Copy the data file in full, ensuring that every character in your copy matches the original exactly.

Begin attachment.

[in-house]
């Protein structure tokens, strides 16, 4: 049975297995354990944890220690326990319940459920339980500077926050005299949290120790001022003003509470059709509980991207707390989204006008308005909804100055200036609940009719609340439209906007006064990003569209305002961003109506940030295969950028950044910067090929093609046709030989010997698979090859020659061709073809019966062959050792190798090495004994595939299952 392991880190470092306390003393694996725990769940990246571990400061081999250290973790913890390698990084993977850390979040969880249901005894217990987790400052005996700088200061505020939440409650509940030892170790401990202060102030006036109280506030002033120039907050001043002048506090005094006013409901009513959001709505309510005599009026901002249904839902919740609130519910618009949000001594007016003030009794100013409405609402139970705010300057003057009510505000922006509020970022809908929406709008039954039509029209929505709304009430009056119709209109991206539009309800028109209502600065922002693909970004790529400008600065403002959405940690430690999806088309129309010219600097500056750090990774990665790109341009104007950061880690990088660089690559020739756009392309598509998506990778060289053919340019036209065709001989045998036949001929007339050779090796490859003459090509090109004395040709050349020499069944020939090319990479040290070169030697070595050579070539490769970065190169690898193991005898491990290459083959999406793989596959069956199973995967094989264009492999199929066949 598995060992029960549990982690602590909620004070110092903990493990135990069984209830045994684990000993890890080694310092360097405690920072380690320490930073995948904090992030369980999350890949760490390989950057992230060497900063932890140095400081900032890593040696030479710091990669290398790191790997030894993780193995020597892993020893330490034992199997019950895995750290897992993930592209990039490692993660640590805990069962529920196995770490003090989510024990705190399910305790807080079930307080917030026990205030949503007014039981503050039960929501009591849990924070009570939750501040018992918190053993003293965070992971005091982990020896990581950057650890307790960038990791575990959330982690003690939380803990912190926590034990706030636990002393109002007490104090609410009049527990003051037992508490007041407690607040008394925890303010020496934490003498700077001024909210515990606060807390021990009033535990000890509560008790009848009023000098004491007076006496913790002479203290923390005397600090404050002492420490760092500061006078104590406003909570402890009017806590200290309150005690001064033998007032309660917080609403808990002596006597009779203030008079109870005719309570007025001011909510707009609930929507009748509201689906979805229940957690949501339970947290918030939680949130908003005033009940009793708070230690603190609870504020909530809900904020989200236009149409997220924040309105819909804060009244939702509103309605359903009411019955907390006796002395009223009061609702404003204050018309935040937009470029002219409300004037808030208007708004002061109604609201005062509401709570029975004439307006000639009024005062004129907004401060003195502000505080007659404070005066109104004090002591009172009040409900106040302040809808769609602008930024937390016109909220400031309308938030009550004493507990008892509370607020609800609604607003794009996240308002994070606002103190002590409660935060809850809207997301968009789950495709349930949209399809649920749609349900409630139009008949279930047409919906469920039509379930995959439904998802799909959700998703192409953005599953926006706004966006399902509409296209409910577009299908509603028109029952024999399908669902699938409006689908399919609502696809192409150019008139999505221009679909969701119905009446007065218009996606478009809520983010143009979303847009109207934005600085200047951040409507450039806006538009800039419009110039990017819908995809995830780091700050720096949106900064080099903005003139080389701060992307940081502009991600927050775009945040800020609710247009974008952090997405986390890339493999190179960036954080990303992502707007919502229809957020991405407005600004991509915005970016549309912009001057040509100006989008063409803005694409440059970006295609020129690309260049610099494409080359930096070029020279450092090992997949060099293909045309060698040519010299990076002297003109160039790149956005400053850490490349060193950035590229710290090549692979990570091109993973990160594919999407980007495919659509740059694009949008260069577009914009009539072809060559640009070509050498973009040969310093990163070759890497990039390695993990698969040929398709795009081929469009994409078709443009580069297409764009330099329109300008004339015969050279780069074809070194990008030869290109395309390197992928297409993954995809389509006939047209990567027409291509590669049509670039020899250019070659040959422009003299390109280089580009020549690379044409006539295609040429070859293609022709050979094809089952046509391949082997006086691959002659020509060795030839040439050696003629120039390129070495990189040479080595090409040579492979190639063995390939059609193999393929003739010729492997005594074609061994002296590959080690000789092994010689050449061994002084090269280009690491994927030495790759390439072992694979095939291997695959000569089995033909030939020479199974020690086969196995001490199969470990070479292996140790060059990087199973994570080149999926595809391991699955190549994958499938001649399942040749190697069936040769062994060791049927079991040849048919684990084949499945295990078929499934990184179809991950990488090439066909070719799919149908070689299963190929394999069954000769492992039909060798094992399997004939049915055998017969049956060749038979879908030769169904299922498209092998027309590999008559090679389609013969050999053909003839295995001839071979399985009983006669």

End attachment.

[in-house]
């Protein structure tokens, strides 16, 4: 049975297995354990944890220690326990319940459920339980500077926050005299949290120790001022003003509470059709509980991207707390989204006008308005909804100055200036609940009719609340439209906007006064990003569209305002961003109506940030295969950028950044910067090929093609046709030989010997698979090859020659061709073809019966062959050792190798090495004994595939299952 392991880190470092306390003393694996725990769940990246571990400061081999250290973790913890390698990084993977850390979040969880249901005894217990987790400052005996700088200061505020939440409650509940030892170790401990202060102030006036109280506030002033120039907050001043002048506090005094006013409901009513959001709505309510005599009026901002249904839902919740609130519910618009949000001594007016003030009794100013409405609402139970705010300057003057009510505000922006509020970022809908929406709008039954039509029209929505709304009430009056119709209109991206539009309800028109209502600065922002693909970004790529400008600065403002959405940690430690999806088309129309010219600097500056750090990774990665790109341009104007950061880690990088660089690559020739756009392309598509998506990778060289053919340019036209065709001989045998036949001929007339050779090796490859003459090509090109004395040709050349020499069944020939090319990479040290070169030697070595050579070539490769970065190169690898193991005898491990290459083959999406793989596959069956199973995967094989264009492999199929066949 598995060992029960549990982690602590909620004070110092903990493990135990069984209830045994684990000993890890080694310092360097405690920072380690320490930073995948904090992030369980999350890949760490390989950057992230060497900063932890140095400081900032890593040696030479710091990669290398790191790997030894993780193995020597892993020893330490034992199997019950895995750290897992993930592209990039490692993660640590805990069962529920196995770490003090989510024990705190399910305790807080079930307080917030026990205030949503007014039981503050039960929501009591849990924070009570939750501040018992918190053993003293965070992971005091982990020896990581950057650890307790960038990791575990959330982690003690939380803990912190926590034990706030636990002393109002007490104090609410009049527990003051037992508490007041407690607040008394925890303010020496934490003498700077001024909210515990606060807390021990009033535990000890509560008790009848009023000098004491007076006496913790002479203290923390005397600090404050002492420490760092500061006078104590406003909570402890009017806590200290309150005690001064033998007032309660917080609403808990002596006597009779203030008079109870005719309570007025001011909510707009609930929507009748509201689906979805229940957690949501339970947290918030939680949130908003005033009940009793708070230690603190609870504020909530809900904020989200236009149409997220924040309105819909804060009244939702509103309605359903009411019955907390006796002395009223009061609702404003204050018309935040937009470029002219409300004037808030208007708004002061109604609201005062509401709570029975004439307006000639009024005062004129907004401060003195502000505080007659404070005066109104004090002591009172009040409900106040302040809808769609602008930024937390016109909220400031309308938030009550004493507990008892509370607020609800609604607003794009996240308002994070606002103190002590409660935060809850809207997301968009789950495709349930949209399809649920749609349900409630139009008949279930047409919906469920039509379930995959439904998802799909959700998703192409953005599953926006706004966006399902509409296209409910577009299908509603028109029952024999399908669902699938409006689908399919609502696809192409150019008139999505221009679909969701119905009446007065218009996606478009809520983010143009979303847009109207934005600085200047951040409507450039806006538009800039419009110039990017819908995809995830780091700050720096949106900064080099903005003139080389701060992307940081502009991600927050775009945040800020609710247009974008952090997405986390890339493999190179960036954080990303992502707007919502229809957020991405407005600004991509915005970016549309912009001057040509100006989008063409803005694409440059970006295609020129690309260049610099494409080359930096070029020279450092090992997949060099293909045309060698040519010299990076002297003109160039790149956005400053850490490349060193950035590229710290090549692979990570091109993973990160594919999407980007495919659509740059694009949008260069577009914009009539072809060559640009070509050498973009040969310093990163070759890497990039390695993990698969040929398709795009081929469009994409078709443009580069297409764009330099329109300008004339015969050279780069074809070194990008030869290109395309390197992928297409993954995809389509006939047209990567027409291509590669049509670039020899250019070659040959422009003299390109280089580009020549690379044409006539295609040429070859293609022709050979094809089952046509391949082997006086691959002659020509060795030839040439050696003629120039390129070495990189040479080595090409040579492979190639063995390939059609193999393929003739010729492997005594074609061994002296590959080690000789092994010689050449061994002084090269280009690491994927030495790759390439072992694979095939291997695959000569089995033909030939020479199974020690086969196995001490199969470990070479292996140790060059990087199973994570080149999926595809391991699955190549994958499938001649399942040749190697069936040769062994060791049927079991040849048919684990084949499945295990078929499934990184179809991950990488090439066909070719799919149908070689299963190929394999069954000769492992039909060798094992399997004939049915055998017969049956060749038979879908030769169904299922498209092998027309590999008559090679389609013969050999053909003839295995001839071979399985009983006669």